How to Identify Hives
Hives are a type of allergic reaction that appears on the surface of the skin. However, it generally occurs on the torso, arms and legs, though other areas may also be affected. Other locations may include but are not limited to the scalp, the palms of the hands or the soles of the feet. The medical name for hives is Urticaria, and it strikes young and old alike. Caused by a release of histamines in the body as a result of an allergic reaction to some stimulant such as pets, dust or food, the exact cause of the reaction is of unknown origin. Learning how to identify hives may help people to take preventative measures to reduce outbreaks.
Hives typically display as red, raised bumps, also known as welts or wheals, on the surface of the skin. They may cause intense itching in some, while others may experience a burning or stinging sensation. They can range in size from small spots the size of a mosquito bite to medium size like a quarter or fifty-cent piece to even larger, like a cup saucer or even larger.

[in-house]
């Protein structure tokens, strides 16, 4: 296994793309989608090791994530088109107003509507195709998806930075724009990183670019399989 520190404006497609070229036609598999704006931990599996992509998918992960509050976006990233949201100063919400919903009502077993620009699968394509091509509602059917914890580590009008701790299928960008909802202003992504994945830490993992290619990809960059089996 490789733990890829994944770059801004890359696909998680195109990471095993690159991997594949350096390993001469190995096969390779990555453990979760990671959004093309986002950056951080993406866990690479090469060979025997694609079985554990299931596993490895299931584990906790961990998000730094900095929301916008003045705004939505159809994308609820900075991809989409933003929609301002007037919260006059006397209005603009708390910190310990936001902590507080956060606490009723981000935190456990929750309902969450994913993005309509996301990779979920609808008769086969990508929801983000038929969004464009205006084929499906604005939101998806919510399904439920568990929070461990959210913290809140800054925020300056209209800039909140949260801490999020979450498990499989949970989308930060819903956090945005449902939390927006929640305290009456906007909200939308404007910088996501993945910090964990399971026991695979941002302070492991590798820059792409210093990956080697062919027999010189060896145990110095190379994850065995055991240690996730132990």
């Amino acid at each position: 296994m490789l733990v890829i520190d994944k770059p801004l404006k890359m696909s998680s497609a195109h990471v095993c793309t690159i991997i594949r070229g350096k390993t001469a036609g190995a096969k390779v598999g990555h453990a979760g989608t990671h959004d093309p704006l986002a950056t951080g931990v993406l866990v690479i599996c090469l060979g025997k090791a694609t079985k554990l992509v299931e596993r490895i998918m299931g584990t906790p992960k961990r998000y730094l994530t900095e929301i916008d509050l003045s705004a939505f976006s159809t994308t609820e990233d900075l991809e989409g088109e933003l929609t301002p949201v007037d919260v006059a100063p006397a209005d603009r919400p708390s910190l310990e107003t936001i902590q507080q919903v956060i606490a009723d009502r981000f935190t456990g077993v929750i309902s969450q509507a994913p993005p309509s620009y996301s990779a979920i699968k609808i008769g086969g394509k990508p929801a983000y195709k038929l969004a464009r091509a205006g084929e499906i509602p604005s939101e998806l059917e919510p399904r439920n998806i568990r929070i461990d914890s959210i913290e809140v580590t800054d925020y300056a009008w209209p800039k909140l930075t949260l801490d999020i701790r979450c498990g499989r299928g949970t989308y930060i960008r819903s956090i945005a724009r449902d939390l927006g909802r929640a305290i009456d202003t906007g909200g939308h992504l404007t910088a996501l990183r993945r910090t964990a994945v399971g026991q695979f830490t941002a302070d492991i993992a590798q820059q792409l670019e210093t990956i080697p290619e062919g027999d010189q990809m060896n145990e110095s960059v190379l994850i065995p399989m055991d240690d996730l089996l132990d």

Hives often cause swelling or puffiness in affected areas, including the fingers and toes. Some people experience swelling of the lips and eyelids. These symptoms may occur very quickly, and may or may not be accompanied by the sudden appearance of the red welts or wheals.
Raised bumps or welts often appear on one portion of the body and quickly spread. Sometimes, the wheals may seem to join others until they morph into a large welt that may cover a large portion of the body surface. Many people feel an accompanying sensation of shivers or of goosebumps as the welts form and spread.
Hives cause welts that may grow and disappear in a matter of moments, or they may last for hours, even days. They may disappear, only to reappear hours later.
Severe allergic reactions that accompany hives may include swelling of the tongue and throat, which may interfere with breathing. In such cases, an immediate visit to the nearest emergency room is recommended.